The Power of Citizen Activists to Make Constitutional Law

Tonight I went to a talk by David Cole to promote his new book Engines of Liberty: The Power of Citizen Activists to Make Constitutional Law and I left feeling empowered and optimistic (which is not a given when it comes to events hosted by lawyers). The author used three issues—marriage equality, the right to bear arms, and human rights in the war on terror—to examine how Constitutional law has evolved incrementally over time.

While Scalia saw any changes in Constitutional law as five justices imposing their personal views on the rest of the country, Cole takes issue with this criticism. When justices make new Constitutional law, they are not unilaterally imposing their views on the people, but rather responding to changes in the views held by society at large. When people who care deeply about a certain issue unite and organize, they have been able to win small victories that have ultimately led to a SCOTUS decision enshrining their right in the Constitution. It is actually a quite democratic process.

The marriage equality movement began by bringing family law and anti-discrimination lawsuits in states more sympathetic to their cause (like progressive Vermont), before bringing cases in federal court about the right to marry. Although they would never admit it, the NRA and gay rights groups used very similar strategies. The NRA started filing lawsuits in states sympathetic to its cause (like Florida, the gunshine state), gradually building up favorable precedent, before it got SCOTUS to recognize the individual right to bear arms in DC v. Heller in 2008. This legal strategy, combined with efforts to shape public opinion and the consensus of the legal academy, helped ensure that justices would be receptive to their arguments when the case was before them.

These examples serve as a good reminder to public interest lawyers that change is possible, it is just slow and incremental. It made me reflect on how proud I am to be interning at EFF this summer, and contribute my small part to work that will ultimately culminate in major victories for Constitutional rights.

Talk to Me: Conversation in the Digital Age

Thursday I went to a lecture by Sherry Turkle entitled “Talk to Me: Conversation in the Digital Age” which was promoting her new book. I didn’t notice it when I first took my seat, but when the lights came back on for Q&A it became clear that I was bringing down the average age of the audience quite considerably. Turkle raised some interesting ideas, but the whole event was tinged with the anxiety always felt by the older generation about the latest technology. There was a lot of talk about people always looking at their phones instead of each other and parents not being engaged with their kids because they are constantly distracted. This narrative doesn’t resonate with me, but a lot of the audience seemed to feel differently.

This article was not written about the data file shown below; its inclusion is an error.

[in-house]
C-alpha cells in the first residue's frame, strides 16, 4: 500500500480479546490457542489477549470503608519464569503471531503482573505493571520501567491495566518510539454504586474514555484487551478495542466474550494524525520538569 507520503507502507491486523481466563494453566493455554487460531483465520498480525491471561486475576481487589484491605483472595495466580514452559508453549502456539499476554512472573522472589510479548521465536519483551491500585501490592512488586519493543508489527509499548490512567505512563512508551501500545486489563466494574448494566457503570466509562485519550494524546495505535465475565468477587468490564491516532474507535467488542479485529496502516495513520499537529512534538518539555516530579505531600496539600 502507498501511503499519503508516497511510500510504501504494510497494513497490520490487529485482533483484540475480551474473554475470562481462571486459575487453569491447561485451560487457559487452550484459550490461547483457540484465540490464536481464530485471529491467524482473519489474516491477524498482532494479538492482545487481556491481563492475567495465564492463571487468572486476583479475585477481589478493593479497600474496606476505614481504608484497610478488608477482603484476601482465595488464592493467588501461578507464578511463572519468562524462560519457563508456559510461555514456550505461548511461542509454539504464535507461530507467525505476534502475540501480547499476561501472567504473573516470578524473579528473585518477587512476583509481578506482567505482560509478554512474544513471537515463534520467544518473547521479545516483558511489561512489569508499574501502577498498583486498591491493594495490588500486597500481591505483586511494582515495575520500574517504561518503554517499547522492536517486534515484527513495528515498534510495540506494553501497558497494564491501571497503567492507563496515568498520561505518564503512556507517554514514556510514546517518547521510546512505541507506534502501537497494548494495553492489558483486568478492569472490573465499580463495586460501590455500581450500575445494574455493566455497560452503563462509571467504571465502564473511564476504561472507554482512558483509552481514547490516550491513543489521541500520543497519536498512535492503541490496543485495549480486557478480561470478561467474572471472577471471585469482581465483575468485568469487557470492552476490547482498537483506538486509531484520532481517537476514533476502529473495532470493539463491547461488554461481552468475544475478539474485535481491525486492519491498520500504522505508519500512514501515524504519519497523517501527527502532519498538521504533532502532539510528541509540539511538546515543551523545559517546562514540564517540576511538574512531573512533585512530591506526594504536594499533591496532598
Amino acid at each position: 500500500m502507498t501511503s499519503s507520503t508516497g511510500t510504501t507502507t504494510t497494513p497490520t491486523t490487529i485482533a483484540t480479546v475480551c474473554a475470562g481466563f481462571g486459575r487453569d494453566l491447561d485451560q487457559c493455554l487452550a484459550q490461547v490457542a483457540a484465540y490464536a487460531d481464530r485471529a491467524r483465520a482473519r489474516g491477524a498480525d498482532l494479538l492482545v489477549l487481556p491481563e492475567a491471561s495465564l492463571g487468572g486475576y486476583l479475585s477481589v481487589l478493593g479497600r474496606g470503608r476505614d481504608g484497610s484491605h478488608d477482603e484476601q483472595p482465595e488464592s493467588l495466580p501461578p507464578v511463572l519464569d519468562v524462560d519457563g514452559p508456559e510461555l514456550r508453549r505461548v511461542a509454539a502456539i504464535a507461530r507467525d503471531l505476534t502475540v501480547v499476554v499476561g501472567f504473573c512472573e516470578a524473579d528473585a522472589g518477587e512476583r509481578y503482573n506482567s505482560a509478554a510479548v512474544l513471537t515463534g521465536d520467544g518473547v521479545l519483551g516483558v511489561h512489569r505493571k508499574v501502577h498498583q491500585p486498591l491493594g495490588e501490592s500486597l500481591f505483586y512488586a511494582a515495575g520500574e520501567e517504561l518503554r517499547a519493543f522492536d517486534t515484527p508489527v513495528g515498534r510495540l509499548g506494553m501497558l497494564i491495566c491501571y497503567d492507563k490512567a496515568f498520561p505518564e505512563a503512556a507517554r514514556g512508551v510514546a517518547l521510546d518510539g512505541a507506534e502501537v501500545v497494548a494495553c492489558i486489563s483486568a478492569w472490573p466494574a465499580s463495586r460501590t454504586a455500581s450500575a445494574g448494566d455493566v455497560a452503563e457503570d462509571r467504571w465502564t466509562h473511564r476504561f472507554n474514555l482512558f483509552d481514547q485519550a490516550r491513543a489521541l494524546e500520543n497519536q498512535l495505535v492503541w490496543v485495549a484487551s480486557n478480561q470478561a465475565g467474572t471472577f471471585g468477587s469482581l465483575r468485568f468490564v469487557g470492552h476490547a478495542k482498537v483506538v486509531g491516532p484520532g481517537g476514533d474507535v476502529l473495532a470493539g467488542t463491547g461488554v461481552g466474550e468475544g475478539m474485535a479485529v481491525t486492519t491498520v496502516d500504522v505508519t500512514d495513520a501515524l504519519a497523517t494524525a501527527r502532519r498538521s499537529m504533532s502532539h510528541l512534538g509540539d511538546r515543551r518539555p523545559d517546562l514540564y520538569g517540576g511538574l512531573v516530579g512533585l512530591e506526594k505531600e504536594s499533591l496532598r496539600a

One point Turkle raised, which I had never considered, was that 9/11 caused the widespread adoption of cell phones, largely because it made parents want to be instantly in touch with their children. She said that when she speaks to parents about why they are giving their young children cell phones, the word that always comes up is “emergency.” According to Turkle, the average child gets their first cell phone at eight years old. This is pretty surprising, but it’s unsurprising that people respond with fear about hurting children’s development and turning their brains to mush. I’m not persuaded by this sort of fear-mongering because past generations had the same concerns about TV, radio, and even novels. Turkle said that she disagreed with pediatricians who advise parents to limit their children’s “screen time,” because the quality of technology use is much more important than the quantity of time spent using technology. Her advice to parents is to limit children’s solo use of technology, and help them use technology to engage with other people.


She argued that if we want change in the tech industry, it needs to come from a grassroots consumer-based approach rather than a top down approach. She used the food industry as an example, saying how growing up her mother used to serve her “fruit salad” which was little bits of mixed fruit in a cup of syrup with maraschino cherries on top, but once people started demanding more healthy options from the food industry, they listened. I like the idea of a grassroots movement, but I do find it problematic to entrust completely our privacy to large corporations and the free market.

I found this argument to be a bit at odds with her discussion of texting while driving. She said that someone needs to create an invention that prevents a driver from texting while driving. The audience broke into applause, and she said she was grateful because sometimes people disagree with her, citing user autonomy. I don’t see why this invention is necessary. Texting while driving is very dangerous, but I think that laws and public health campaigns are more appropriate responses. An invention that would block involuntarily users from their own devices seems like it would cause more problems than it would solve.

I enjoyed the event overall, but think many of the concerns Turkle and the audience members raised have been exaggerated.